The film group, Adrenalin, was working on their feature length film A Few Brains More: Summer of Blood which in turn was a sequel film to their prior film titled A Fistful of Brains. Some of their shoots for the film involved using a fair chunk of extras and to keep everything running smoothly they accepted some help from another independent film group local to the general area that was their base of operations. And this seemed to be working out pretty well for them. Well, at least until the emails and postings started.

Again, I can’t get into it all. It’s not my place and the gossip end of it isn’t the point of this. But there was one specific detail shared with me just prior to my drive down to Sanford, NC from Richmond, VA that at the time seemed a little bit goofy to me and at this point now seems full blown retarded to me. The detail in question was what one of the things that was used to criticize and attack both Adrenalin as a whole and the director, Christine Parker, also the original founder of Adrenalin, specifically. Apparently, this other film group wanted to disparage Adrenalin and Parker’s character because, so they claimed, Parker and Adrenalin weren’t real filmmakers and they didn’t show the extras any respect. Why? Well, basically because they weren’t (according to the dolts) offering to dole out free perks (such as full breakfasts/lunches/dinners and t-shirts) to everyone involved. They also didn’t give the extras cushy places to sit and chill in between the scenes that they were needed in. They were a disgrace because of this and nothing at all like “real” filmmakers should be or act like.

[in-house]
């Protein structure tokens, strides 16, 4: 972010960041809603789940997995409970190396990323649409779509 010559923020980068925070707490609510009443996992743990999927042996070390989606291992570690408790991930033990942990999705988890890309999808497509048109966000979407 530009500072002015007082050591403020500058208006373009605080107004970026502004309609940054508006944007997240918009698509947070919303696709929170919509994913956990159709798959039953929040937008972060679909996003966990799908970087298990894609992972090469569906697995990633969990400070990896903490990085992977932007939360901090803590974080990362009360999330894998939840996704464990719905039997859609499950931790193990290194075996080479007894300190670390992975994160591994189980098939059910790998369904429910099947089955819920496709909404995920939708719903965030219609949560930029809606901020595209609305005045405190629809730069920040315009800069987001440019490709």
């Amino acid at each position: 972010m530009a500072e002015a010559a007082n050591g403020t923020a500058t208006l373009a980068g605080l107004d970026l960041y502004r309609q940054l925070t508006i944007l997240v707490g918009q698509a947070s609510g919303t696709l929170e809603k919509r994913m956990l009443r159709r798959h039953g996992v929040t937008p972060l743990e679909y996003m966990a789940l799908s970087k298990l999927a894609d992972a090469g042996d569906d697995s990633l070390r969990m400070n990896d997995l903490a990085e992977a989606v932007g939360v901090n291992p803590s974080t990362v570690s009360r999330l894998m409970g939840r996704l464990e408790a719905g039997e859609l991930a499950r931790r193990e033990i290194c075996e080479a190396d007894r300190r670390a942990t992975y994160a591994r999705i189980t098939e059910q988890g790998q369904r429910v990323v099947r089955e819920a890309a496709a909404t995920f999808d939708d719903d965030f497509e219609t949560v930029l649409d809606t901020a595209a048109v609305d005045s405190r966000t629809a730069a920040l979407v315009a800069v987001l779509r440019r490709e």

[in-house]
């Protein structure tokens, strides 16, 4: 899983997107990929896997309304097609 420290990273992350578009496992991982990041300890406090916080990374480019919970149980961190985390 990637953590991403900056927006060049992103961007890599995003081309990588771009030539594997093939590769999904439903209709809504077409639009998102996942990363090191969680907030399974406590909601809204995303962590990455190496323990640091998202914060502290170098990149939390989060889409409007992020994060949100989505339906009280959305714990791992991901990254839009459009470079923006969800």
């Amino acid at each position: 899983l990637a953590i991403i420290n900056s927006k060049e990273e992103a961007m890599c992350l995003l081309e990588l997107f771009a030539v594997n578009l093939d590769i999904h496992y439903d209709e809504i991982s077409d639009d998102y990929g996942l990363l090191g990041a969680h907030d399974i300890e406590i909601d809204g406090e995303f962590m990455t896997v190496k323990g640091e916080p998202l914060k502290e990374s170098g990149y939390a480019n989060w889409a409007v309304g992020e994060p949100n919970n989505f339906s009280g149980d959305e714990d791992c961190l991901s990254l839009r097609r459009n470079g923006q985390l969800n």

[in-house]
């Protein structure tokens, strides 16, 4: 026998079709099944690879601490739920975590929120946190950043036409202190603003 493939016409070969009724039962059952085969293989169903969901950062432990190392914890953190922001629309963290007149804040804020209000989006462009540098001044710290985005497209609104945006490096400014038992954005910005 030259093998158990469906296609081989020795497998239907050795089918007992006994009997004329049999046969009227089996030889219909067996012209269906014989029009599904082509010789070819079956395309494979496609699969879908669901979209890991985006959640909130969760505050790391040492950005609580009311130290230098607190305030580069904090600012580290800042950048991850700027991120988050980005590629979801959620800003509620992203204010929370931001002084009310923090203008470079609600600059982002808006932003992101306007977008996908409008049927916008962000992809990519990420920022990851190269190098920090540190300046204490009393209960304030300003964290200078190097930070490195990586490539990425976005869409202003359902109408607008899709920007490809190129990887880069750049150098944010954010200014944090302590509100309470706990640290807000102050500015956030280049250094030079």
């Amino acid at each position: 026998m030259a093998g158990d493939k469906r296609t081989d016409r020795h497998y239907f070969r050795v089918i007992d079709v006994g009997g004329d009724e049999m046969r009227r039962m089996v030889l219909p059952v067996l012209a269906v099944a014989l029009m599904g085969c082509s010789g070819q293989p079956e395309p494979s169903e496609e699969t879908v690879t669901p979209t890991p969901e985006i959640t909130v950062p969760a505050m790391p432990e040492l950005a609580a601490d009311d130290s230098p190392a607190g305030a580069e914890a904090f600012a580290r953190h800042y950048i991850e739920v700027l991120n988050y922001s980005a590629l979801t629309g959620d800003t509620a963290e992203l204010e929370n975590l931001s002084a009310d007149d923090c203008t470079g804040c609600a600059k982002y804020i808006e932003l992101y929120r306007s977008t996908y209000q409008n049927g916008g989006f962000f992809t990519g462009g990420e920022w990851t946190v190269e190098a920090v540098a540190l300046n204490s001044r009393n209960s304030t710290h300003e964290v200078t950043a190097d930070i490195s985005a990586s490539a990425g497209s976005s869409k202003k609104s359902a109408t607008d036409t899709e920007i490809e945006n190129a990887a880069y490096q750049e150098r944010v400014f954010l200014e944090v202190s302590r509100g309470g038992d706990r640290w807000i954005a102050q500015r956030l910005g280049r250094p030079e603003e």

Now, before I go any further here, I have to digress a bit. I’ve been an extra on Hollywood films shot in the central Virginia area. You’re treated like cattle. Actually, cattle may even be treated better. The “food” you get is just slightly above the quality of a vending machine and that’s only if the shoot allows you to have a proper meal on their schedule. And when you’re not shooting a scene, you’re basically told to go sit quietly in a room and frequently reminded that you’re making too much noise if you talk in a whisper that’s loud enough to be understood by the person next to you. Oh, and you’re told just about every hour to not talk to the cast and crew, even if just in passing and even in long downtime periods. If you’re a pest of that sort, they will pointedly inform you, you’ll be removed from the set.